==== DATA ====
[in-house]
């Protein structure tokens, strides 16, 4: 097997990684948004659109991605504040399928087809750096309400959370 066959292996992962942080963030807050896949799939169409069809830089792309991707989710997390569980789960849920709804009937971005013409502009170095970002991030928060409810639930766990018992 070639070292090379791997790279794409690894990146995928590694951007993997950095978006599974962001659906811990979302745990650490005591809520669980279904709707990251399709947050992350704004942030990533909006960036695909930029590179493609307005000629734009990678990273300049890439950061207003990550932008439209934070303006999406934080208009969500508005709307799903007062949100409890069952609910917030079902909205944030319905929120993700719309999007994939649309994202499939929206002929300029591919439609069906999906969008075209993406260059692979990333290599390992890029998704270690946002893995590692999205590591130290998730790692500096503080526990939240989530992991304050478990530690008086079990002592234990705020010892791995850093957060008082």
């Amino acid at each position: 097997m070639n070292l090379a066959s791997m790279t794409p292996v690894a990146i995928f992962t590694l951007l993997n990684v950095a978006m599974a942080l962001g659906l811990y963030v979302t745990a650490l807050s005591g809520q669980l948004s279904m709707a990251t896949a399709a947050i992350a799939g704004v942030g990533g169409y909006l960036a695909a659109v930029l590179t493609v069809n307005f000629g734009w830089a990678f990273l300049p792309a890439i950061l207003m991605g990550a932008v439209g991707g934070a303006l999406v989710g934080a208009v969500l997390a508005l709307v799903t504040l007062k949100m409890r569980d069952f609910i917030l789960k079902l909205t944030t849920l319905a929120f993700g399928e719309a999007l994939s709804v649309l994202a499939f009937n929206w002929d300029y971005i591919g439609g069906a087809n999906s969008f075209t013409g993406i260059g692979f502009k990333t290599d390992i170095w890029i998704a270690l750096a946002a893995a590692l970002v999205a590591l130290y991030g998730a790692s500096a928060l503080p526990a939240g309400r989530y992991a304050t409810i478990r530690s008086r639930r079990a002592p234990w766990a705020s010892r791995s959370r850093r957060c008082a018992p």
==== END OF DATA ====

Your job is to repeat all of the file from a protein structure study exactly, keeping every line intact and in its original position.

[in-house]
């Protein structure tokens, strides 16, 4: 097997990684948004659109991605504040399928087809750096309400959370 066959292996992962942080963030807050896949799939169409069809830089792309991707989710997390569980789960849920709804009937971005013409502009170095970002991030928060409810639930766990018992 070639070292090379791997790279794409690894990146995928590694951007993997950095978006599974962001659906811990979302745990650490005591809520669980279904709707990251399709947050992350704004942030990533909006960036695909930029590179493609307005000629734009990678990273300049890439950061207003990550932008439209934070303006999406934080208009969500508005709307799903007062949100409890069952609910917030079902909205944030319905929120993700719309999007994939649309994202499939929206002929300029591919439609069906999906969008075209993406260059692979990333290599390992890029998704270690946002893995590692999205590591130290998730790692500096503080526990939240989530992991304050478990530690008086079990002592234990705020010892791995850093957060008082």
């Amino acid at each position: 097997m070639n070292l090379a066959s791997m790279t794409p292996v690894a990146i995928f992962t590694l951007l993997n990684v950095a978006m599974a942080l962001g659906l811990y963030v979302t745990a650490l807050s005591g809520q669980l948004s279904m709707a990251t896949a399709a947050i992350a799939g704004v942030g990533g169409y909006l960036a695909a659109v930029l590179t493609v069809n307005f000629g734009w830089a990678f990273l300049p792309a890439i950061l207003m991605g990550a932008v439209g991707g934070a303006l999406v989710g934080a208009v969500l997390a508005l709307v799903t504040l007062k949100m409890r569980d069952f609910i917030l789960k079902l909205t944030t849920l319905a929120f993700g399928e719309a999007l994939s709804v649309l994202a499939f009937n929206w002929d300029y971005i591919g439609g069906a087809n999906s969008f075209t013409g993406i260059g692979f502009k990333t290599d390992i170095w890029i998704a270690l750096a946002a893995a590692l970002v999205a590591l130290y991030g998730a790692s500096a928060l503080p526990a939240g309400r989530y992991a304050t409810i478990r530690s008086r639930r079990a002592p234990w766990a705020s010892r791995s959370r850093r957060c008082a018992p």